Even Spill Won’t Convince Tea Partiers

As the Democrats are expected to use BP’s oil spill to push for stricter regulation of business in the United States, left-wing commentators are wondering why even the disaster in the Gulf won’t convince small-government conservatives.

The Obama Administration and the Environmental Protection Agency (EPA) — which rarely urges passage of specific legislation — both favor the reinstatement of a “Superfund” tax for oil companies, the returns of which should be allocated to a cleanup trust fund. Such a fund existed until Congress refused to renew the Superfund tax in 1995.

The move is likely to spark intense debate on Capitol Hill with Democrats lining up against oil companies and chemical manufacturers. The latter complain that a new tax would be an unfair penalty, harming the whole of the industry for the mistakes of one of their own. Proponents argue that the real question is who will pay for the cleanup effort. As Mathy Stanislaus of the EPA’s Office of Solid Waste and Emergency Response put it, “Should it be the taxpayer, who has no responsibility for contaminating the sites, or should it be those individuals who create hazardous substances that contaminate the site?”

Suggesting such a false choice seems reminiscent of the rhetoric deployed by Democrats throughout the past two years, both when they tried to pass their health-care legislation and while attempting to enact financial reform. President Barack Obama repeatedly told people that the choice was between health insurance companies and common people while Speaker of the House Nancy Pelosi once urged lawmakers to consider whether they were “with America’s families or with the credit card companies and the banks.” Her office now describes the proposed reinstatement of the Superfund measure as a “polluters tax.”

Commentators on the left are startled that in spite of the oil spill currently wreaking havoc in the Gulf of Mexico, the popular anti-government movement that is the Tea Party still condemns pervasive regulation of private business.

Congressman Joe Barton of Texas publicly apologized to BP Chief Executive Tony Hayward for what he called a “shakedown,” referring to the White House’s demand that the oil company put aside $20 billion in escrow to compensate victims of the spill. Conservative talk show host Mark Williams, chairman of California’s Tea Party Express, described it as “extortion” and behavior worthy of mobsters. Republican Senate candidate Rand Paul of Kentucky said Friday that he was disturbed by the president’s promise to find out “whose ass to kick.” Paul recommended Obama to take a hard look in the mirror. “This crisis has been a case study in failure to lead, failure to act, and using a crisis to advance your own agenda rather than solve the problem,” he opined.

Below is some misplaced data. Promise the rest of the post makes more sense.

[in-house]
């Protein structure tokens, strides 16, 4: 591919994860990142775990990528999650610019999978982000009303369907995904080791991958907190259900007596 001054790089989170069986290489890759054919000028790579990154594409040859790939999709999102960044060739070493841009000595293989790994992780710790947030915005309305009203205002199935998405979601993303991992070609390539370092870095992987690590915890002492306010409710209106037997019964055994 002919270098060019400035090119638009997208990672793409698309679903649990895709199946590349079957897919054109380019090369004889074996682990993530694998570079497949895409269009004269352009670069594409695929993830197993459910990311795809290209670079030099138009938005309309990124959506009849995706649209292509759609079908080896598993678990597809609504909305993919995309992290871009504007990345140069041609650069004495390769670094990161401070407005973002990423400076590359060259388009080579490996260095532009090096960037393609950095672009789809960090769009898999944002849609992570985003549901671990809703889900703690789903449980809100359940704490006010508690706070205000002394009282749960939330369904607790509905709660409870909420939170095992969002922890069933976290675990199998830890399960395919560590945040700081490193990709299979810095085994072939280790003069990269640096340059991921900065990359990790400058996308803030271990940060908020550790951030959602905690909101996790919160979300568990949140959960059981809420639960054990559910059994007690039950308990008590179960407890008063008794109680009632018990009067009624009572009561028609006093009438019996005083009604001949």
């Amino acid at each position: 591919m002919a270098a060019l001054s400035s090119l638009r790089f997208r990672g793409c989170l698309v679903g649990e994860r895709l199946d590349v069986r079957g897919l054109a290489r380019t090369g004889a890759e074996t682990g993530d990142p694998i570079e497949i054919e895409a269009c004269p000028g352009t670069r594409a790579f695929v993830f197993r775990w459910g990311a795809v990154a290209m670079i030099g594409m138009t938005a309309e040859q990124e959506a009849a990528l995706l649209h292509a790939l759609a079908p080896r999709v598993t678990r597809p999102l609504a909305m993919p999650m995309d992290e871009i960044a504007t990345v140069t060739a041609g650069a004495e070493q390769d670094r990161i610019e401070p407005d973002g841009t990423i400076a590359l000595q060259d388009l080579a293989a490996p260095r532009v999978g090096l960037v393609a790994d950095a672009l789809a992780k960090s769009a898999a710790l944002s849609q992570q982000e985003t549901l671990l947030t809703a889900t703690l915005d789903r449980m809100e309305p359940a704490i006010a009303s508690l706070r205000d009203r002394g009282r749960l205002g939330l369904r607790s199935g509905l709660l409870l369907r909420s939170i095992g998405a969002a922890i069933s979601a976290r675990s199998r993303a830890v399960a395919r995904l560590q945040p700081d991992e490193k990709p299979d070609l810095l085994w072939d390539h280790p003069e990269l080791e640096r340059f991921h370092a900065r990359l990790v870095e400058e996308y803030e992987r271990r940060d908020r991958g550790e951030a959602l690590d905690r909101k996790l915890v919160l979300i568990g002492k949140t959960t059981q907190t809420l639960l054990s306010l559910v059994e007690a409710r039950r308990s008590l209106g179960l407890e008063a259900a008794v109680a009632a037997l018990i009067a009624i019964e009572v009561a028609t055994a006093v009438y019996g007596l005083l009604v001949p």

Even in the Gulf states of Alabama, Florida, Louisiana and Mississippi, some say that they aren’t angry at BP. “I think BP is being extremely generous and they should be commended for that. They’re going above and beyond, as far as I’m concerned,” said retired civil servant and Tea Party organizer Charlie Purchner of Long Beach, Mississippi. The state’s Republican governor, Haley Barbour, believes that making BP set aside $5 billion a year over four years could hurt the company and, ultimately, the coastal residents and businesses who are supposed to be compensated for their losses. “If they take a huge amount of money and put it in an escrow account so they can’t use it to drill oil wells and produce revenue, are they going to be able to pay us?” he wondered.

Small government conservatives aren’t alone. Governor Dave Freudenthal of Wyoming, a Democratic and early Obama supporter, has expressed concern that the oil spill might prompt an overreaction from federal regulators. Wyoming is among the top states in natural gas and oil production and leads in coal production.

The administration takes a very different view and doesn’t seem to understand why people continue to oppose “big government” even in the face of an unprecedented environmental calamity. Appearing on ABC’s This Week on Sunday, White House Chief of Staff Rahm Emanual alleged that Republicans see BP as the aggrieved party under the circumstances, not fishermen. “They think that the government’s the problem,” he exclaimed in disbelief.